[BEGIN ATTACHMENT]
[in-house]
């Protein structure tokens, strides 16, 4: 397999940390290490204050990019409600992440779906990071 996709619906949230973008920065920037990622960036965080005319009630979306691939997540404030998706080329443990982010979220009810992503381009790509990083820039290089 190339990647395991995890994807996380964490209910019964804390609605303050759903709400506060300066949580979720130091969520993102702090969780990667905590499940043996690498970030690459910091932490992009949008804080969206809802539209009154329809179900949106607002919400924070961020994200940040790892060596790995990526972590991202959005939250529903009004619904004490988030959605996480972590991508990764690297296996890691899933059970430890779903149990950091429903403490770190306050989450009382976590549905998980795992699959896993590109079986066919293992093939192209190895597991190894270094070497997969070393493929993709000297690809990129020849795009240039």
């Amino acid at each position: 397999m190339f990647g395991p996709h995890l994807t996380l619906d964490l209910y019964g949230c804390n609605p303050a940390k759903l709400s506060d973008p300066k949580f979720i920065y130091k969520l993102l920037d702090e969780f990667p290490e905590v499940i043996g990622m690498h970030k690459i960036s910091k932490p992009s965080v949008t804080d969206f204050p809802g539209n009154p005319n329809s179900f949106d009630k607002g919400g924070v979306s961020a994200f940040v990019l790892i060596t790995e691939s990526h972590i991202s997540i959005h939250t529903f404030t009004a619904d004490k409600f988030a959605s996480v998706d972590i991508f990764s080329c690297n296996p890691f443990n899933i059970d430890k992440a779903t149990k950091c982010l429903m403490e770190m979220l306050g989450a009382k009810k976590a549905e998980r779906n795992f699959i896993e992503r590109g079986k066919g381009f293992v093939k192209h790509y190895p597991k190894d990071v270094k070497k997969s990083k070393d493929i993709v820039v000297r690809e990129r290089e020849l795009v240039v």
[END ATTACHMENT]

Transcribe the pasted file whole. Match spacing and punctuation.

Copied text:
[in-house]
């Protein structure tokens, strides 16, 4: 397999940390290490204050990019409600992440779906990071 996709619906949230973008920065920037990622960036965080005319009630979306691939997540404030998706080329443990982010979220009810992503381009790509990083820039290089 190339990647395991995890994807996380964490209910019964804390609605303050759903709400506060300066949580979720130091969520993102702090969780990667905590499940043996690498970030690459910091932490992009949008804080969206809802539209009154329809179900949106607002919400924070961020994200940040790892060596790995990526972590991202959005939250529903009004619904004490988030959605996480972590991508990764690297296996890691899933059970430890779903149990950091429903403490770190306050989450009382976590549905998980795992699959896993590109079986066919293992093939192209190895597991190894270094070497997969070393493929993709000297690809990129020849795009240039």
């Amino acid at each position: 397999m190339f990647g395991p996709h995890l994807t996380l619906d964490l209910y019964g949230c804390n609605p303050a940390k759903l709400s506060d973008p300066k949580f979720i920065y130091k969520l993102l920037d702090e969780f990667p290490e905590v499940i043996g990622m690498h970030k690459i960036s910091k932490p992009s965080v949008t804080d969206f204050p809802g539209n009154p005319n329809s179900f949106d009630k607002g919400g924070v979306s961020a994200f940040v990019l790892i060596t790995e691939s990526h972590i991202s997540i959005h939250t529903f404030t009004a619904d004490k409600f988030a959605s996480v998706d972590i991508f990764s080329c690297n296996p890691f443990n899933i059970d430890k992440a779903t149990k950091c982010l429903m403490e770190m979220l306050g989450a009382k009810k976590a549905e998980r779906n795992f699959i896993e992503r590109g079986k066919g381009f293992v093939k192209h790509y190895p597991k190894d990071v270094k070497k997969s990083k070393d493929i993709v820039v000297r690809e990129r290089e020849l795009v240039v």